December 9, 2023


education gives you strength

Jobs outlook for central Ohio much weaker than a year ago

A help wanted sign hangs on the door of a Target store last week in Uniontown, Pa. [Gene J. Puskar/ASSOCIATED PRESS]

© Provided by The Columbus Dispatch
A help wanted sign hangs on the door of a Target store last week in Uniontown, Pa. [Gene J. Puskar/ASSOCIATED PRESS]

Manpower’s quarterly jobs outlook for central Ohio this fall is much weaker than during the same period last year.

Blame the coronavirus pandemic and the damage it has done to the economy.

The survey, released Tuesday, shows that 15% of employers expect to hire in the final three months of 2020, while 10% say they’ll cut staff. Of the rest, 72% will keep staffing where it is and 3% are unsure.


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The five-point spread between hiring and firing is 26 points below where it was a year ago, when central Ohio had the strongest hiring outlook in the country among the 100 biggest metro areas and the weakest outlook among Ohio’s big metro areas.

Dayton has the strongest outlook with a 14-point spread between hiring and firing. For the state, that spread is eight points.

Among the big metro areas in Ohio, only Cincinnati has a better outlook than it did a year ago.

Columbus is getting stronger, said Dylan Atherton, Manpower’s market manager for central Ohio.

“Things are looking up,” he said. “It’s just taking longer to get that to point.”

The good news for workers is that companies looking to hire for the holidays are boosting pay to lure people, he said. Manpower has even heard from clients needing workers that haven’t reached out in a couple of years, he said.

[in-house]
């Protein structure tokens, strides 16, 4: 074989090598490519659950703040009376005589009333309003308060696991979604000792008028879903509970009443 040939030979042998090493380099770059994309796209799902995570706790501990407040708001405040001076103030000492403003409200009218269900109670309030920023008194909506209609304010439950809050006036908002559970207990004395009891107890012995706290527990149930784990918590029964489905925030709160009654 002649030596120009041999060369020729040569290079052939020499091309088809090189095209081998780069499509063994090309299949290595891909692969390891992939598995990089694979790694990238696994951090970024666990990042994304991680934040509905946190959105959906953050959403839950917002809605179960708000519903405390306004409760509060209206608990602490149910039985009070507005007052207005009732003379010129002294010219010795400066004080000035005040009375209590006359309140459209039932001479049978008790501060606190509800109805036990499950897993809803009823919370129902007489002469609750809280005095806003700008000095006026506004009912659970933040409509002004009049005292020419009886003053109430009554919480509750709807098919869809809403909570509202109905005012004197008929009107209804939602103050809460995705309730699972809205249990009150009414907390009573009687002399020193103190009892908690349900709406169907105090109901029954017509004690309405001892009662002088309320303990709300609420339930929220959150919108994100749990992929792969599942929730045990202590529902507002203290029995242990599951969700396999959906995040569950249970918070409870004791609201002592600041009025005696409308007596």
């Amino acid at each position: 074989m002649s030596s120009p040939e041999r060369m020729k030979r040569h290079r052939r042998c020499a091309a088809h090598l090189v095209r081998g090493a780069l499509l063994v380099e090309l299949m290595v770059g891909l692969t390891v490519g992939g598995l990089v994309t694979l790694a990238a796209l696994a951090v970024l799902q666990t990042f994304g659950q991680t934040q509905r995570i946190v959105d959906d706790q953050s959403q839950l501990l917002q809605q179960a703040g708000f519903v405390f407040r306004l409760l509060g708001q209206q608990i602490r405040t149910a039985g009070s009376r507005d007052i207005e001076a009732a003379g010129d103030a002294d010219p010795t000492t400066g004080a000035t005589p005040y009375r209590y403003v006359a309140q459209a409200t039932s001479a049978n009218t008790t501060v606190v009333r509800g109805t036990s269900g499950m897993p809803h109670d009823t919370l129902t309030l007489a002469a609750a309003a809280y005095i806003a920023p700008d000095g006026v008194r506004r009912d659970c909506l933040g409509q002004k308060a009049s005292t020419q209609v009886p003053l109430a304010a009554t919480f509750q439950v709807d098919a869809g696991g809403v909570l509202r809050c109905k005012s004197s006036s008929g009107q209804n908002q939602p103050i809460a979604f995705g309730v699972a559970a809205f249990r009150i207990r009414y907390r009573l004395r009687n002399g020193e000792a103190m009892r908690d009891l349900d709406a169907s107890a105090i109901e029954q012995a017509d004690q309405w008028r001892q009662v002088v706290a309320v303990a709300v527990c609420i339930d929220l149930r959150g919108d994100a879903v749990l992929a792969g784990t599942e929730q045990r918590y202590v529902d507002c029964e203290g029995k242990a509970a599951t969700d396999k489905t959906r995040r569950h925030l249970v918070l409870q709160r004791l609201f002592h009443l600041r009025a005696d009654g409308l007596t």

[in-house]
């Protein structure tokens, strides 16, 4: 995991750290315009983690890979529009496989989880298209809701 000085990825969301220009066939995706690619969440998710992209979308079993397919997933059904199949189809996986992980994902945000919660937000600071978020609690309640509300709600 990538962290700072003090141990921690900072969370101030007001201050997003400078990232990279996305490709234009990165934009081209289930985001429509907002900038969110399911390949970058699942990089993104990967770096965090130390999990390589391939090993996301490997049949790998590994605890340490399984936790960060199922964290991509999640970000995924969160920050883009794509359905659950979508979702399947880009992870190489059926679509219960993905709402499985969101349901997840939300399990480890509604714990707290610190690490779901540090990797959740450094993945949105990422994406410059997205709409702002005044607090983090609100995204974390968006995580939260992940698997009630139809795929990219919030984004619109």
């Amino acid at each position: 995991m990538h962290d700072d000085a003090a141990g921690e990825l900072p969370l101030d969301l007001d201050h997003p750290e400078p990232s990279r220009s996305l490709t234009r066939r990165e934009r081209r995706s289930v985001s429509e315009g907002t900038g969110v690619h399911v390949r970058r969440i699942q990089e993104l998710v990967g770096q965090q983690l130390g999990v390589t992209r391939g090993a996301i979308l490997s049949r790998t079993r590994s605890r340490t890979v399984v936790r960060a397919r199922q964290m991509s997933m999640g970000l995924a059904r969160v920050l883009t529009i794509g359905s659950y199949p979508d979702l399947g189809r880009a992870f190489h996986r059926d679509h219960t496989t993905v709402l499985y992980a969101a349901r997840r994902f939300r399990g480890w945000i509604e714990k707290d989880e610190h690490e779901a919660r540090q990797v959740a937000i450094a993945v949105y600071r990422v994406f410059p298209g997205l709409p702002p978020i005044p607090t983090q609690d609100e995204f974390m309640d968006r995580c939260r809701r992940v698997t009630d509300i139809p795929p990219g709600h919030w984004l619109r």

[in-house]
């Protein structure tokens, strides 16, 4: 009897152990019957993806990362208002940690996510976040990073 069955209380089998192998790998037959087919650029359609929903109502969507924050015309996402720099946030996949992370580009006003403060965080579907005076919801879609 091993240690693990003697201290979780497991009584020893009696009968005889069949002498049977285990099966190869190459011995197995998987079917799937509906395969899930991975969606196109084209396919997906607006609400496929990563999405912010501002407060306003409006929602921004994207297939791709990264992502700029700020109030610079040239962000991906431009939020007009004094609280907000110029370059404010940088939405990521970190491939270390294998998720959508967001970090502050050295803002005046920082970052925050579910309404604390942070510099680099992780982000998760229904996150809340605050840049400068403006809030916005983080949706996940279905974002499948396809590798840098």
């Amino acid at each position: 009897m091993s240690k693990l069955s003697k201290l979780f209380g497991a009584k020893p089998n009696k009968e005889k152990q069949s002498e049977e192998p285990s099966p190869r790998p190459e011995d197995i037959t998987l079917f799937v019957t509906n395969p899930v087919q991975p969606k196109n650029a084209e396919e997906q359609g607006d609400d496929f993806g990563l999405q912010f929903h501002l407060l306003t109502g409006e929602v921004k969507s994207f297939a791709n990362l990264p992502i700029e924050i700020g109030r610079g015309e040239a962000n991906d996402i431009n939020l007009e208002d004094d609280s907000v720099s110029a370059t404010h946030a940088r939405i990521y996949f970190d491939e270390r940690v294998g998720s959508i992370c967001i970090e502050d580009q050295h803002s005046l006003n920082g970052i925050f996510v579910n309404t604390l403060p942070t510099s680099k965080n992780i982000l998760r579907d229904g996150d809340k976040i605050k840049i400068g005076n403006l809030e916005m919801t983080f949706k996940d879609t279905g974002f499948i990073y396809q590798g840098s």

“Everybody is going to be competing for the same workforce,” Atherton said.

Nationally, employers tell Manpower that the recovery will take longer than initially thought.

Only 36% of employers expect to return to pre-pandemic hiring levels within a year as opposed to the 66% of employers who responded that way when asked in April.

The report identifies retail, private education, health care and transportation as among the sectors that should do well this fall in Columbus. Professional and business services and a catch-all category called other services are expected to see a decline in payrolls.

Manufacturing is expected to be a mixed bag, with some parts expected to cut staff while others will be flat.

Hiring in construction, finance, leisure and hospitality, and government is expected to be unchanged during the quarter.

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